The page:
The fundamental goal of the program is and has been to ensure that every Canadian is raised to and receives health-care that meets or exceeds a standard befitting the citizens of an advanced nation. Basic health is a right that must never be determined by financial ability: not in Canada. The objective is not to force everyone down to the minimum level of service and quality. For clarity, consider a different example. If everyone in Canada were to have a car, and we selected the 1999 Ford Taurus as the minimum standard, our desire would be to ensure that everyone who should have a car has a Ford Taurus. But, if somebody wants and can afford a Lincoln Navigator, why would we stop him from buying it? We shouldn’t.
The car analogy draws opposition which says that it breaks down at a crucial point. Having a luxury car does not infringe on the othe rs’ immediate ability to have the basic model, whereas in the health care system those who queue -hop by paying displace and delay those who need but can’t afford the service. Valid point, but one that can be addressed and remedied to everyone’s satisfaction. This space is inadequate to outline a specific solution, but I’m sure that if we get back to the goals and constraints, lay aside history and preconception, unbind the institution from the ideal, and have an open conversation, we can create a new system ready for the demands of the day. We can not accept no resolution or one that does not address all concerns, constituents, and stake - holders.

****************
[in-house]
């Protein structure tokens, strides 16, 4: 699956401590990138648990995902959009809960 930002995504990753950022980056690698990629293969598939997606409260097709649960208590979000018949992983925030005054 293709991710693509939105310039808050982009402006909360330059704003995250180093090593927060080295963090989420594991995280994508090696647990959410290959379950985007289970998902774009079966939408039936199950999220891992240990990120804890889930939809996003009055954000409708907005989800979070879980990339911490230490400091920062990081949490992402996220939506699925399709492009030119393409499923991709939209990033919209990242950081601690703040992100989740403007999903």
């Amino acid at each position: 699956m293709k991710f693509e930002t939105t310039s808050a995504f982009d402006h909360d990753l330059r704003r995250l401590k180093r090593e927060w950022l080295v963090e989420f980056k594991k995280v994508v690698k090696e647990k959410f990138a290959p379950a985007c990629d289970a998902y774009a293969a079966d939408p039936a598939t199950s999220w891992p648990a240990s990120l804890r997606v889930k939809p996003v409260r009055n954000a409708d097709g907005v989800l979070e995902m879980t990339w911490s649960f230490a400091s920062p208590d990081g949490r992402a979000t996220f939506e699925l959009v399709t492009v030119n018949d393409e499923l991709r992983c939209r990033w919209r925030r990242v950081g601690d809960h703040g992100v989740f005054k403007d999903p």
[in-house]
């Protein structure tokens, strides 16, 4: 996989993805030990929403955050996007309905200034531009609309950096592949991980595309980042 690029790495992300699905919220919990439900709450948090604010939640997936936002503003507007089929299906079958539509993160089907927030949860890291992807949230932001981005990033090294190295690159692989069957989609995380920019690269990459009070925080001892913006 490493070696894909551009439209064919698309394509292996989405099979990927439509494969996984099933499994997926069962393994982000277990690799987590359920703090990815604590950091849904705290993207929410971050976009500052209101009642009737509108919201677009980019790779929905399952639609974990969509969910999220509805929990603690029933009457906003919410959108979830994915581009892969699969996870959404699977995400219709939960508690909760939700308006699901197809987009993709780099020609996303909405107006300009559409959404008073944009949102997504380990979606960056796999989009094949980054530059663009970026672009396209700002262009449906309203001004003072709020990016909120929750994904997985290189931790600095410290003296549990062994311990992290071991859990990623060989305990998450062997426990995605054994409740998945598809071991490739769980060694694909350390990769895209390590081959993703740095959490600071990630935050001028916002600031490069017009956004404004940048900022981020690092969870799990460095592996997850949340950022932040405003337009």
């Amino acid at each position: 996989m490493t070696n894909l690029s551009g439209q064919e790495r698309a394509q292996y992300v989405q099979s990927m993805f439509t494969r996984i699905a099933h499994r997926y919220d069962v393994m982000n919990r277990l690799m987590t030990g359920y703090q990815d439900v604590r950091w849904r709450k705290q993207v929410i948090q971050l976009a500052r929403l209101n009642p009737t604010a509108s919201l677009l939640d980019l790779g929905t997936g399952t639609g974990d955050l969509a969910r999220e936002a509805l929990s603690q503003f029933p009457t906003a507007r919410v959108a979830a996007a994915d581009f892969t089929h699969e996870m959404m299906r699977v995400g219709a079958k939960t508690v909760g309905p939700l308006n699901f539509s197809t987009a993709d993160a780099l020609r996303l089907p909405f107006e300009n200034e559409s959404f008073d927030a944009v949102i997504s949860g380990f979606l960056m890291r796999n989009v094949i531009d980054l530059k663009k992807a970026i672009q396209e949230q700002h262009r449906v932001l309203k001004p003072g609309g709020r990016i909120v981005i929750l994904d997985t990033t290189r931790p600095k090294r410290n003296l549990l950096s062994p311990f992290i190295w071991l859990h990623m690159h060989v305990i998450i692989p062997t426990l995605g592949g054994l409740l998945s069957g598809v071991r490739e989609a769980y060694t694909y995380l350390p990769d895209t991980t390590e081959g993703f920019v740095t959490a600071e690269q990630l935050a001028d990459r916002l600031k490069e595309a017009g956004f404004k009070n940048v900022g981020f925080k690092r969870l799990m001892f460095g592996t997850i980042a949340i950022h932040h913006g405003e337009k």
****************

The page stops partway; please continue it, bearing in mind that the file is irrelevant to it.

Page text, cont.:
That, however, takes imagination. It also takes a willingness to boldly deconstruct the existing system to build anew. We can not possibly be that bereft of ideas and imagination in this country. I am taken back to a conversation with a friend who once had access to and understands the nature of Canada’s governments. He feels that there is no shortage of ideas in Canada; only a disconnect between policy ideas and the implementation of them by government. Take that how you will.
I choose to demand better from both the politicians and the mandarins. The politicians both at the federal and provincial levels are too scared to discuss the real problems. Besides, for them to address a fix starts with a lot of political finger- pointing and blame-laying. Then it degenerates into a turf war between Ottawa and the provinces. Ultimately nobody wants to get into the morass. The civil service doesn’t want to see any sort of substantial change because the organizational and administrative structure would then undoubtedly change. Budgets would be reallocated. Powers might be reassigned. (Their) control of the system would be in jeopardy.
What’s more, there is a very real psychological obstacle to overcome before there is critical force to fix the health care system. Medicare is basically workable and so, despite all its failings, too many average Canadians still find it comfortable. It is almost always more likely a person will complain about a problem than fix and change it. That appears to be where the health care system rests now with Canada. Everybody talks, but nobody does anything about it. The key issue of Election 2000 might as well be the weather.